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Roots Rising is partnering with local farmers to create a virtual market during the pandemic.

Roots Rising Launching Virtual Farmers Market

Staff ReportsiBerkshires Staff
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PITTSFIELD, Mass. — Roots Rising has created a virtual farmers' market to supply Berkshire County residents with fresh local produce.
The COVID-19 pandemic has created numerous challenges in terms of access, however, Roots Rising's directors believes this should not be the case for fresh produce.
"Like everyone else, we were reeling from the sudden changes to everyday life and the immense community need that arose due to the pandemic," Directors Jamie Samowitz and Jess Vecchia said in a joint email interview. "With our Youth Crews and our Pittsfield Farmers Market both shut down, we wanted to find a way to be of service. So we set about seeing what the needs were and what gaps we could fill in."
The farm-based youth development program sent out a community survey and found 84 percent of of those responding were looking to have food delivered because of fears for their health, 58 percent had income that was lost or put in jeopardy because of the pandemic, and 100 percent were interested in supporting local farmers and food producers.
The closure of the Roots Rising Farmers Market also caused concern among farmers bracing for the financial hit and low-income community members in need of the food justice programs the market provides.
"We felt that the best way to address these issues was to launch a Virtual Farmers Market that offered online ordering from a variety of vendors, a significant discount for those in need, and delivery to homes countywide," Samowitz and Vecchia said.
The online store features a variety of vendors and is open to all local residents. Those who have SNAP benefits or those who have recently lost their jobs or are facing economic hardship from the pandemic are eligible for $30 a week in free food from the Virtual Farmers Market.
"They just shop as usual and use a coupon code to access the discount. They are also eligible for free delivery, as are seniors or anyone else at high risk for the virus," the directors said. "Our delivery service is harnessing the power of community volunteers to allow shoppers to stay at home and stay safe. We also offer curbside pickup."
Currently nine farmers and food producers are involved including: Cricket Creek Farm selling cheese, Lion's Tooth Farm selling fresh bread and lamb, and Square Roots Farm selling eggs among others. There are 99 items for sale in the store that include dairy, baked goods, meat, eggs, produce, pantry items and seedlings for planting.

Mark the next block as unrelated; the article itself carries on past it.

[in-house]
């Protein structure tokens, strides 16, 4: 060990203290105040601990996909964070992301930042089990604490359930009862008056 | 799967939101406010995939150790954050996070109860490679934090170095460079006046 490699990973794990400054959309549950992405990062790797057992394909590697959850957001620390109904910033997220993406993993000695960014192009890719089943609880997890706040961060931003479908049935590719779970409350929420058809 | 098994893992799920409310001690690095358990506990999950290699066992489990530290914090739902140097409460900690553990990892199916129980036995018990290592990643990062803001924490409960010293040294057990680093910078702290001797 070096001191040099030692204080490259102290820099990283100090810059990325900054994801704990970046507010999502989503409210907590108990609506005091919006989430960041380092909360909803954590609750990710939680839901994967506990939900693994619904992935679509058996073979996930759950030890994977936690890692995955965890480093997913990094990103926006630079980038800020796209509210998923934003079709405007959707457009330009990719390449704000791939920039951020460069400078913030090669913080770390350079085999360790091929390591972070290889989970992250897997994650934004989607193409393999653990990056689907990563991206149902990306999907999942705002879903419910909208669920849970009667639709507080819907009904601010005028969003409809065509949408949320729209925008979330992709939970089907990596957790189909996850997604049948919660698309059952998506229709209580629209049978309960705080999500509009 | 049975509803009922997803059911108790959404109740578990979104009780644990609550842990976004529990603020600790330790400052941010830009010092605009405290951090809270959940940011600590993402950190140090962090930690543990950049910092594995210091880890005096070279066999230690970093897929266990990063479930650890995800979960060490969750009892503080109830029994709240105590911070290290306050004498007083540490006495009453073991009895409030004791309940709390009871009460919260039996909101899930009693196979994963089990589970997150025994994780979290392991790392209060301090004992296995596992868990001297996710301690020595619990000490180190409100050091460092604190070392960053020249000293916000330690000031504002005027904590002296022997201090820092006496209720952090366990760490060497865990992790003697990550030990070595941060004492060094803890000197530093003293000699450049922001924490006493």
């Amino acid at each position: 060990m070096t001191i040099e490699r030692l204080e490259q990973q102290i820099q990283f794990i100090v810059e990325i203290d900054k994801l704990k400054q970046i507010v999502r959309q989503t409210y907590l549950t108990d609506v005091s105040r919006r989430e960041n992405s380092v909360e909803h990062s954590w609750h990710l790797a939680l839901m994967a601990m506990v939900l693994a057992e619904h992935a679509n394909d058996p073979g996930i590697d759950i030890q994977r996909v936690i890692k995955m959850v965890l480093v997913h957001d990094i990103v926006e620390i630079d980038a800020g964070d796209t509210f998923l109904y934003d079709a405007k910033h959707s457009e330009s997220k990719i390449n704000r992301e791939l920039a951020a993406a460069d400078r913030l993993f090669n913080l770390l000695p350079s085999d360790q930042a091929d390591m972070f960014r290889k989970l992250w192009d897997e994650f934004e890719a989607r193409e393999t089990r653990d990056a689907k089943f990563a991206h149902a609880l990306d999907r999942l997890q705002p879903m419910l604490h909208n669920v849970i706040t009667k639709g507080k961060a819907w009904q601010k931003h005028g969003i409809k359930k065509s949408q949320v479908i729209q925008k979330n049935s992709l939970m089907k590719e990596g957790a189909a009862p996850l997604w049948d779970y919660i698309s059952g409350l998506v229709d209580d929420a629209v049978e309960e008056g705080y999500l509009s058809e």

Roots Rising plans to open up the market to more farmers but wanted to start small first. Samowitz and Vecchia are in communication with the managers of the Great Barrington and North Adams farmers markets and hope to network with their farms.
"Like everyone else, we are taking things day by day. Our main focus has been on getting this Virtual Farmers Market launched as quickly as possible, because we knew that the need was immediate," they said. "We will see how things go and what the response is from our shoppers and vendors. So far we have received incredibly positive feedback and excitement about this new endeavor!"
As of Wednesday, the market had received 65 orders.The first round was being limited to 100 with delivery day set for Saturday.
The Virtual Farmers Market was made possible with emergency funds through the Berkshire United Way, Berkshire Taconic Community Foundation, Berkshire Agricultural Ventures, and Harvard Pilgrim Health Care Foundation

Tags: COVID-19,   farmers market,   

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BCC Graduates Recognized in Remote Commencement

By Tammy DanielsiBerkshires Staff

PITTSFIELD, Mass. — Any other year, the graduates of Berkshire Community College and their friends and families would be filling The Shed at Tanglewood in Lenox.

But instead of taking the stage, speakers stood alone in front of a backdrop. And instead of being handed their certificates and diplomas, the more than 200 graduates' names were read as their pictures were shown. 
What didn't change was the ceremony's broadcast on Pittsfield Community Television, allowing at least a virtual coming together of the BCC community to mark their significant accomplishments.
President Ellen Kennedy reminded those watching how commencement celebrates not just the achievements but the persistence of the graduates in often overcoming life challenges to walk across the Tanglewod stage.   
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